Reflecting yet another aspect of the children’s book world is the new Bodley Bookshelf. Margaret Clark, editorial director at The Bodley Head, is hoping that this move to reprint modern ‘classics’ from the post-war ‘golden age’ of children’s fiction will bring about the same revival of interest as the Virago reprints did for pre-war fiction. The first six novels on the Bookshelf are by Gillian Avery (The Warden’s Niece), Jill Paton Walsh (Goldengrove and Unleaving) and Penelope Farmer. They are all novels of literary interest and well worth keeping in print. I’ve always had a particular affection for The Summer Birds so it’s a special pleasure to have it back in print and to have Paul Geiger’s lovely artwork from the cover of the Bodley edition on our cover. Eric Hadley writes about Penelope Farmer in our May We Recommend… series (page 14).
What other signs of our infinite variety? The Library Campaign is continuing to draw attention to declining services and disturbing trends; Family and Youth Concern – a society following in the steps of Mrs Gillick – is putting pressure on Birmingham booksellers to remove Jane Cousins’ Make it Happy (TES Senior Information Book Award winner) and Miriam Stoppard’s Talking Sex from their shelves; Janni Howker has got onto the shortlist for the Children’s Book Award with her first book, Badger on the Barge (page 22) and been featured in a Middle English programme (page 18). Well deserved attention. If you haven’t read her second book, The Nature of the Beast (Julia MacRae, 0 86203 194 X, £6.95), put it on your list. It’s quite remarkable and very apt for the moment. Hodder and Stoughton have published the first of what we hope will be many large-format paperback picture books at £1.95. First two titles: Leo Lionni’s Cornelius and Michael Foreman’s Land of Dreams – Super! Macmillan are hoping to emulate their success with William in reviving Evadne Price’s Jane stories. A collection, Jane and Co., will be out in April. They are hoping the feminists will approve. Also with one eye on the feminists – if we are to believe the publicity – were the people at Puffin when they invented Starlight Adventures – choose-your-own adventure gamebooks combining romance and career choices. ‘We dreamed them up in this very office,’ said Liz Attenborough. Thumbs down from me I’m afraid. Nothing liberating here for girl readers. Still they’ll probably sell – and along with Fighting Fantasy ensure Puffin’s future. It’s Swings and Roundabouts in The Age of Change.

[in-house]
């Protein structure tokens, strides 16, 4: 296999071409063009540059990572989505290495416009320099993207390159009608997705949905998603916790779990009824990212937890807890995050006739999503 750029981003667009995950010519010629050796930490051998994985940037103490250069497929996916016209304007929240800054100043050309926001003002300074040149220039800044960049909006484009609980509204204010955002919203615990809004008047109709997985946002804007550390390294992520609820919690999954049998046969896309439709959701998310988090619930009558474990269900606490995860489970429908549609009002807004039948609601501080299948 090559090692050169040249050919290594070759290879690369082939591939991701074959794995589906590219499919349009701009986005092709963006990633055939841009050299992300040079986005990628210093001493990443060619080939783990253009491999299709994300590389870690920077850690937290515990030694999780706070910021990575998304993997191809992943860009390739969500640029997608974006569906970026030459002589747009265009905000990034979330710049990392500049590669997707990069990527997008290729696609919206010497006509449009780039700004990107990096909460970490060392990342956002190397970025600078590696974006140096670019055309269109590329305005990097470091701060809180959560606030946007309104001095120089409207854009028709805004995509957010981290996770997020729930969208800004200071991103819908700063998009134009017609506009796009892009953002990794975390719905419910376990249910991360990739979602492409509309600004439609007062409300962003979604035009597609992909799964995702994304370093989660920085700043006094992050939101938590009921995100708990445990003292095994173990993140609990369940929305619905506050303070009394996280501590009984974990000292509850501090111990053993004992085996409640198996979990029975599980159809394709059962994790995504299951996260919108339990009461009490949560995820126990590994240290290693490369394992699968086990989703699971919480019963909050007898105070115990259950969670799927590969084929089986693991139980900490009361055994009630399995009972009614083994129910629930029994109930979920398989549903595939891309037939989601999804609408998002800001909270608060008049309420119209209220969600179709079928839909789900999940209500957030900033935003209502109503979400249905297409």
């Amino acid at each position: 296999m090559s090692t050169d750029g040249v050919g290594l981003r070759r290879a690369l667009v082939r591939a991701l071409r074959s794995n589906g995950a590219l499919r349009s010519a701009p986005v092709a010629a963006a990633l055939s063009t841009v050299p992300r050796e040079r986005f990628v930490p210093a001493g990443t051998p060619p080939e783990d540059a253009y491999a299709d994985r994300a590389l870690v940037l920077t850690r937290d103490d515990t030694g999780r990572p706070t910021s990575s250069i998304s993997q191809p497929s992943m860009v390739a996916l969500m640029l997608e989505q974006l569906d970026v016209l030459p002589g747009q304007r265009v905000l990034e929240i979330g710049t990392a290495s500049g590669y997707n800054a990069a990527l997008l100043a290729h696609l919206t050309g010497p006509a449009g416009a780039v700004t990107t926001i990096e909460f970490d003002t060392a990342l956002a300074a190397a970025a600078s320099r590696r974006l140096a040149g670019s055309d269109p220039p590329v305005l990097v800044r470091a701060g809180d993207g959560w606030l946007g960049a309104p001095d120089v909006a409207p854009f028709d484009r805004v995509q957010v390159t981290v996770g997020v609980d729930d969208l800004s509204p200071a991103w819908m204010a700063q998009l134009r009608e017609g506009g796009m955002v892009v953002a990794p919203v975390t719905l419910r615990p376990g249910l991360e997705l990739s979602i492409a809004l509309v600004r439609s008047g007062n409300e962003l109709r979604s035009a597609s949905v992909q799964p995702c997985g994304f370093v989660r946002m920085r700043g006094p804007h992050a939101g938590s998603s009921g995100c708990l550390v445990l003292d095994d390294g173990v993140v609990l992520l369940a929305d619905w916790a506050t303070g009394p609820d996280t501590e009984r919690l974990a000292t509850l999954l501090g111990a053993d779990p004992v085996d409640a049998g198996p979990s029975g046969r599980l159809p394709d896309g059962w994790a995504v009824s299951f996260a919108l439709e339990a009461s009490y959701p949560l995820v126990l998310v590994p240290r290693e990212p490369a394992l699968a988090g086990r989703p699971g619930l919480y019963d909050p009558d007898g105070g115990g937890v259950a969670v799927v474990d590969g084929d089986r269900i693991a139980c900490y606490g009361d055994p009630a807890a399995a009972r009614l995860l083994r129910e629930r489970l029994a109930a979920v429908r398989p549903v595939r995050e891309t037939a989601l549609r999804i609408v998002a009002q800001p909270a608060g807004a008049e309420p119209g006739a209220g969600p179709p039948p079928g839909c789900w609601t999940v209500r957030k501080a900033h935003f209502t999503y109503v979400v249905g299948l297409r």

Fingers crossed, the buzz is that books might escape VAT, Jason Connery is the new Robin Hood, and you keep writing to us to tell us how much you enjoy Books for Keeps, and how useful you find it – even if, as happened to one of our correspondents, you have to wait till you get flu to find time. Hope you’re feeling better – and thanks. It helps to keep us optimistic.
P.S. Have you ordered your copy of the Multi-cultural Guide yet?